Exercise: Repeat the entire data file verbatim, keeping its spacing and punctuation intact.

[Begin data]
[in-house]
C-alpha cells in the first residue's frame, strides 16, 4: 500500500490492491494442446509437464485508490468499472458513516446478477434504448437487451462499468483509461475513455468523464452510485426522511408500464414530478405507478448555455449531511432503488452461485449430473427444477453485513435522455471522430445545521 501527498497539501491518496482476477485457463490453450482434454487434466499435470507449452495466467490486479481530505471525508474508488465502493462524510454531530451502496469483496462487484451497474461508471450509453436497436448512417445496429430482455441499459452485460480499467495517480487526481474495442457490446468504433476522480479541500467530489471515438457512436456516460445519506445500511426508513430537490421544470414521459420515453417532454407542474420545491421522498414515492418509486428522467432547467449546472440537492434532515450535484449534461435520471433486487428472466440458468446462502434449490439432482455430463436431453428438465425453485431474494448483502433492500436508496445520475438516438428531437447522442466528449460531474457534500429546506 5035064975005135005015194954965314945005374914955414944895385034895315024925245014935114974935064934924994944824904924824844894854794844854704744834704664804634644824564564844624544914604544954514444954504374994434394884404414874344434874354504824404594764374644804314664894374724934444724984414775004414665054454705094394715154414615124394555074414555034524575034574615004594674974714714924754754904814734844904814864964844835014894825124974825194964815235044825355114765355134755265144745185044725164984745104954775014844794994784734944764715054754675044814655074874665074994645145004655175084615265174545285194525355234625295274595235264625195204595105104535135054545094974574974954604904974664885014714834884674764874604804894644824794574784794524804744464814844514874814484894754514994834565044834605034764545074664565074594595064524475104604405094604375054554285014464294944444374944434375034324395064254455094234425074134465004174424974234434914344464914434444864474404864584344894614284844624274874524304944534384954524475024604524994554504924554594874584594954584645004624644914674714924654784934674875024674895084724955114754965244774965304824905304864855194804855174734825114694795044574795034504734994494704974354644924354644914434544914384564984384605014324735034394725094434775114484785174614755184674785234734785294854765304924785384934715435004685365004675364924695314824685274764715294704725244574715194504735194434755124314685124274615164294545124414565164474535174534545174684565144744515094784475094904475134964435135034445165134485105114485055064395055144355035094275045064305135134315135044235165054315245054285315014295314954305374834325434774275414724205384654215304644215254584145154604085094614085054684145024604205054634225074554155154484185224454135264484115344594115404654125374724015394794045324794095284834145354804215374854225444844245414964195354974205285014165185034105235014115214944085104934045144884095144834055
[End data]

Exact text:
[in-house]
C-alpha cells in the first residue's frame, strides 16, 4: 500500500490492491494442446509437464485508490468499472458513516446478477434504448437487451462499468483509461475513455468523464452510485426522511408500464414530478405507478448555455449531511432503488452461485449430473427444477453485513435522455471522430445545521 501527498497539501491518496482476477485457463490453450482434454487434466499435470507449452495466467490486479481530505471525508474508488465502493462524510454531530451502496469483496462487484451497474461508471450509453436497436448512417445496429430482455441499459452485460480499467495517480487526481474495442457490446468504433476522480479541500467530489471515438457512436456516460445519506445500511426508513430537490421544470414521459420515453417532454407542474420545491421522498414515492418509486428522467432547467449546472440537492434532515450535484449534461435520471433486487428472466440458468446462502434449490439432482455430463436431453428438465425453485431474494448483502433492500436508496445520475438516438428531437447522442466528449460531474457534500429546506 5035064975005135005015194954965314945005374914955414944895385034895315024925245014935114974935064934924994944824904924824844894854794844854704744834704664804634644824564564844624544914604544954514444954504374994434394884404414874344434874354504824404594764374644804314664894374724934444724984414775004414665054454705094394715154414615124394555074414555034524575034574615004594674974714714924754754904814734844904814864964844835014894825124974825194964815235044825355114765355134755265144745185044725164984745104954775014844794994784734944764715054754675044814655074874665074994645145004655175084615265174545285194525355234625295274595235264625195204595105104535135054545094974574974954604904974664885014714834884674764874604804894644824794574784794524804744464814844514874814484894754514994834565044834605034764545074664565074594595064524475104604405094604375054554285014464294944444374944434375034324395064254455094234425074134465004174424974234434914344464914434444864474404864584344894614284844624274874524304944534384954524475024604524994554504924554594874584594954584645004624644914674714924654784934674875024674895084724955114754965244774965304824905304864855194804855174734825114694795044574795034504734994494704974354644924354644914434544914384564984384605014324735034394725094434775114484785174614755184674785234734785294854765304924785384934715435004685365004675364924695314824685274764715294704725244574715194504735194434755124314685124274615164294545124414565164474535174534545174684565144744515094784475094904475134964435135034445165134485105114485055064395055144355035094275045064305135134315135044235165054315245054285315014295314954305374834325434774275414724205384654215304644215254584145154604085094614085054684145024604205054634225074554155154484185224454135264484115344594115404654125374724015394794045324794095284834145354804215374854225444844245414964195354974205285014165185034105235014115214944085104934045144884095144834055